MWEC serves about 6,000 customers throughout Mountrail and Williams counties. It’s experienced significant growth during the boom.
For folks unfamiliar with MWEC this is a rural electric cooperative; the major utility in Williams and McKenzie counties serving residential customers is MDU.

Meanwhile, utility bills in New England will double, maybe triple this winter, and activist environmentalists apparently want those utility bills to go even higher. Previously posted.

Economy Improving? Luxury Pick-Up Truck Sales Suggest Something Is Afoot -- December 15, 2014

Simply a car article that Don sent me, but a lot of story lines. USA Today is reporting:
The "luxe truck" phenomenon, dressed-up pickups and SUVs, account for for most U.S. vehicle sales over $50,000.
Those trucks make up six of the 10 best-selling vehicles at that price level. It's a boon automakers, adding more profit to vehicles that are already cheaper to build than cars.
The biggest beneficiary: Ford. Ford is on track to sell 189,776 F-Series pickups this year at transaction prices over $50,000, more than sales of BMW's 3, 5 and 7 Series. Or, to put it another way, projected sales of Ford's F-series pickups are higher than the combined sales of Audi in the U.S. this year.
Ford sells deluxe pickups with names like King Ranch, Lariat and Platinum. While only one, the Platinum, has a list price above $50,000, buyers can load them up with so many extras that it isn't hard to hit the high price.
Supreme Court: Cops Make Mistakes; Get Over It

Being tweeted right now, 10:30 a.m. CT, December 15, 2014: Supreme Court rules a police officer's mistaken idea of what is illegal, such as a broken tail light, doesn't make an arrest and a search invalid - @NBCNews

Also being tweeted, Barbara Walter's most fascinating person of 2014, Amal Clooney. I had to look her up on Wiki to confirm who I thought she was. I always thought her first name was Mrs.

Active Rigs Holding Steady At 182 -- December 15, 2014; Range Resources May Have Set Utica Record For An IP

Active rigs:

Active Rigs182191181198165

The U.S. has a surplus of light hydrocarbon liquids – much of it in the form of field condensate produced at the wellhead and plant condensate extracted from natural gas at processing plants. Declining domestic demand leaves both field and plant condensate increasingly reliant on export markets. Trouble is those export markets are far from secure and the oil price crash isn’t making things any easier. Today we preview RBN’s latest Drill Down report – a deep dive into the supply and demand balance for field and plant condensate.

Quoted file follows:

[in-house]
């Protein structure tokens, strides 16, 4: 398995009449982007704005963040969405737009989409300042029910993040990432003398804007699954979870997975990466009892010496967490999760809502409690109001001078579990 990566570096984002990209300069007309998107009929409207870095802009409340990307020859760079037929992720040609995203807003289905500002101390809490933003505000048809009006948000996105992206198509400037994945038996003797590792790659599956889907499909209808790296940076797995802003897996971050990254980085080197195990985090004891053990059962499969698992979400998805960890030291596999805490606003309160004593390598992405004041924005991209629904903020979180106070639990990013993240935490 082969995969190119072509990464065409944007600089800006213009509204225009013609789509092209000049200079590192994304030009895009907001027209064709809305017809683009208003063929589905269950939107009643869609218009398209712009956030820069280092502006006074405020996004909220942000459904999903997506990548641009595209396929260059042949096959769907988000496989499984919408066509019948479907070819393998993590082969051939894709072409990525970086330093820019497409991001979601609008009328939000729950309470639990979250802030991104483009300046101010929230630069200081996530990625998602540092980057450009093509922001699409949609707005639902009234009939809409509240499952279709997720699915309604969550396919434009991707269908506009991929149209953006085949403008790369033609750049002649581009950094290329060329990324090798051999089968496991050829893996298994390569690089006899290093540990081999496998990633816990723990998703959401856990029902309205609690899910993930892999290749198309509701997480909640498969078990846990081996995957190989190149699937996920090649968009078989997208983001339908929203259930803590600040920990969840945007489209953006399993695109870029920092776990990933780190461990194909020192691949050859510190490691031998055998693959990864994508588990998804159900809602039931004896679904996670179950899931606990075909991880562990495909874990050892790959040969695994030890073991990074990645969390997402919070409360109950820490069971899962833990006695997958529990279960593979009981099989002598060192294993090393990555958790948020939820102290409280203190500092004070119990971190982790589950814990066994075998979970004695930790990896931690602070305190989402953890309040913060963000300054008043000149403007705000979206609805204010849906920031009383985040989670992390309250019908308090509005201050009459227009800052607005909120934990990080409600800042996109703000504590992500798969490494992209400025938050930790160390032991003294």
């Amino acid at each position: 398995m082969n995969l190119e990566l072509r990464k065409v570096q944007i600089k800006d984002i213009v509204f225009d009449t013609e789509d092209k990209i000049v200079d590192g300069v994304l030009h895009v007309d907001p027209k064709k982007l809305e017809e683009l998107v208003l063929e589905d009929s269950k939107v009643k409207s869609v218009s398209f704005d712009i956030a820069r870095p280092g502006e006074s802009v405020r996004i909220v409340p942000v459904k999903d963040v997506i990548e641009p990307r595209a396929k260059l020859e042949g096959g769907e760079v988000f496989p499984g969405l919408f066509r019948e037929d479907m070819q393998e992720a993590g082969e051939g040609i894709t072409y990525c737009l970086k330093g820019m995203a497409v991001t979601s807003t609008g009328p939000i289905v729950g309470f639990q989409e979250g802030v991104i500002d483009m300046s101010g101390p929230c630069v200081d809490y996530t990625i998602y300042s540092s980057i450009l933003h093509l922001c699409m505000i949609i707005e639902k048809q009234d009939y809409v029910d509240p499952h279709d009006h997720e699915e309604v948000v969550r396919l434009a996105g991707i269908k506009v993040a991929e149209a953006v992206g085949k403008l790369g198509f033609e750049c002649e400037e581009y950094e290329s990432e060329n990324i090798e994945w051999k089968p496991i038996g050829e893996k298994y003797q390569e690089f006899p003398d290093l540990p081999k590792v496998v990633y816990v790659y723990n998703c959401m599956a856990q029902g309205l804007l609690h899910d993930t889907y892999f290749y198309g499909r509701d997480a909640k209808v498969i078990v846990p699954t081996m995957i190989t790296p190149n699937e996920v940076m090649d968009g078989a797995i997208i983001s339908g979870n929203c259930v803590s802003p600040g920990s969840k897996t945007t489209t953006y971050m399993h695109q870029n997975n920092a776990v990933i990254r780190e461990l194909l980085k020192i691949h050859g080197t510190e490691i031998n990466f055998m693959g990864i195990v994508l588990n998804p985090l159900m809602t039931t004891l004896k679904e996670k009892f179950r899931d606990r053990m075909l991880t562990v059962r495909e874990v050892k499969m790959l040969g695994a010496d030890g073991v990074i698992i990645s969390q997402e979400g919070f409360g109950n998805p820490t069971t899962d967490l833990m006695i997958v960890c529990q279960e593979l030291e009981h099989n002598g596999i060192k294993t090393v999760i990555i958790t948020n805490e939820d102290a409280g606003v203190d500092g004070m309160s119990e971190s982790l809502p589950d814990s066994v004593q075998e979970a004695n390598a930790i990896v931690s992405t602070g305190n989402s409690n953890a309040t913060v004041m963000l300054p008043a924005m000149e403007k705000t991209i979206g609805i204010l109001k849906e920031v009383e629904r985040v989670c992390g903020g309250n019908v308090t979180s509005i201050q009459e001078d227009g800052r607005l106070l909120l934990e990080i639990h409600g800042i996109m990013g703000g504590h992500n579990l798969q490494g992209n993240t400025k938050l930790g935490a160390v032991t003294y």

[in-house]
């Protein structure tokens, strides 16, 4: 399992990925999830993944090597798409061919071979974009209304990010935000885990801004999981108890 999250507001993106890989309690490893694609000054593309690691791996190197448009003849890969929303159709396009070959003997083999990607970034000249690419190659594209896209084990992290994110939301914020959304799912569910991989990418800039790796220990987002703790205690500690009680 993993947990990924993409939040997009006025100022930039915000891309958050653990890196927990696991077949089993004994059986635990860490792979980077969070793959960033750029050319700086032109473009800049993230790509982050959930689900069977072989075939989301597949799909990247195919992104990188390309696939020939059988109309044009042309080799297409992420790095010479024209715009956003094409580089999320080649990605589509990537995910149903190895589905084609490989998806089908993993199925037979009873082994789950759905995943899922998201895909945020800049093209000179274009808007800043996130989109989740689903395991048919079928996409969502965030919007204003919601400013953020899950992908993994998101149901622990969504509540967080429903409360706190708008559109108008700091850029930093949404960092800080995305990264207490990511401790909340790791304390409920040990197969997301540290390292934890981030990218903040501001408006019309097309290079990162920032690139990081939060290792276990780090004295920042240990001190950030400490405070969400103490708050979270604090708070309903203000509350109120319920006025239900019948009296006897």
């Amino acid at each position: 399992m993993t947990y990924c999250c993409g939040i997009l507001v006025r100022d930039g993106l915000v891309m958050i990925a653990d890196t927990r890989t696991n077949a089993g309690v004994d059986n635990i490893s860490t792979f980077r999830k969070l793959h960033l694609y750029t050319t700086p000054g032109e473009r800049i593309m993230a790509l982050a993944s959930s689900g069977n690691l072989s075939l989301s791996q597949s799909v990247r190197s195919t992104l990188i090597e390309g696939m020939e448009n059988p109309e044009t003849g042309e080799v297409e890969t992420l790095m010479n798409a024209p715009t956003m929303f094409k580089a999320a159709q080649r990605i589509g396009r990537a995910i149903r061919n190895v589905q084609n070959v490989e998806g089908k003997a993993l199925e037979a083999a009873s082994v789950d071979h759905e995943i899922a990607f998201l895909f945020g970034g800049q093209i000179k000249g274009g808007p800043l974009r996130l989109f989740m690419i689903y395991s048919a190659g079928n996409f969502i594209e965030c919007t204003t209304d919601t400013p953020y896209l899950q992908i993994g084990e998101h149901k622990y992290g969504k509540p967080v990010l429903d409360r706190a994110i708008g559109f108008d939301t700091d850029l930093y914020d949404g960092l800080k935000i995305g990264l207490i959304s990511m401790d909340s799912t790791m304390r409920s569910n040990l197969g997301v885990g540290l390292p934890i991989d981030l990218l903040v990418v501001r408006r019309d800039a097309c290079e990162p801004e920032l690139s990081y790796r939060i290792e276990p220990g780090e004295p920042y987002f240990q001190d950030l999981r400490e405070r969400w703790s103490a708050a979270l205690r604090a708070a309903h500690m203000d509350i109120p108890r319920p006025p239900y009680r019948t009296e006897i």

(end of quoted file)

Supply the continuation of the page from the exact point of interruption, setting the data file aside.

What follows is based on our latest Drill Down report – available exclusively to RBN Backstage Pass subscribers. The report describes the extraction and production of both field and plant condensate in the U.S. We provide actual and forecast production data as well as an explanation of markets for condensate today and over the next five years. We explain why both types of condensate are headed for a surplus in the domestic market and evaluate possible export markets that could soak up that surplus. Finally we discuss the increasing possibility that export markets may not be able to absorb the U.S. condensate surplus and how that likelihood has increased following the recent oil price crash.
From Yahoo!In-Play

Summit Midstream Partners announces its General Partner develop natural gas gathering system for XTO in the Utica Shale:
  • Summit Midstream Partners, the privately held company that owns and controls the general partner of Summit Midstream Partners, and also owns a 49.5% limited partner interest in SMLP, announced that it has reached an agreement with XTO Energy to develop and operate a new natural gas gathering system servicing XTO's natural gas production from Belmont and Monroe counties in southeastern Ohio. 
  • The $400 million, multi-year development of the Summit Utica gathering system is currently underway and first flows to Regency Utica Ohio River are expected in the second half of 2015.
Range Resources announces 2015 capital budget and record Utica Well Results; sets 2015 capital spending at $1.3 bln, down 18% YoY : Co announced today its 2015 capital budget and the initial results from its Utica/Point Pleasant well located in Washington County, Pennsylvania. 
  • Range has set its 2015 capital spending budget at $1.3 billion, a decrease of 18% versus its 2014 capital budget. 
  • As a result of improving capital efficiencies from its Marcellus activities, Range expects to continue to deliver year-over-year production growth in the 20% to 25% range despite the reduction in its capital budget.
Range Resources also announced that its Utica/Point Pleasant well located in Washington County, Pennsylvania achieved an average 24-hour test rate of 59.0 Mmcf per day against simulated pipeline pressure and conditions during the initial flow back.
  • Initial calculations indicate a 0.88 psi/foot pressure gradient. This initial production rate equates to a 10.9 Mmcf per day IP rate per 1,000 foot of lateral. 
  • Co believes this is a record for any horizon drilled in the Appalachian Basin and also represents the highest IP rate of any Utica well.
Comment: I believe 59 mmcf converts to about 10,000 boe. If accurate, this is quite a record.

Japan In Texas

Texas is now home for bargain-hunting Japanese oil buyers.

ONEOK To Add De-Ethanizers At Stateline I And Stateline II Plants West Of Williston -- December 15, 2014

A big apology; I accidentally rejected this comment. I was able to recapture it and place it here. I did not mean to reject it; I was typing too fast. Sorry.

A reader wrote:
OneOk is showing in their latest Wells Fargo presentation that they will be adding de-ethanizers to the Stateline I & II plants. 
Another company will build a pipeline, to the Vantage ethane pipeline to Alberta. 
Maybe Pembina Pipeline builds an extension. 
The supplier to the Badlands NGLs ethane cracker plant should soon be announced. Maybe OneOK will just be using the Northern Border pipeline to gather gaseous ethane and installing a de-ethanizer plant where the cracker plant goes, probably west of Mandan. That would eliminate the need for a separate ethane pipeline to the cracker plant.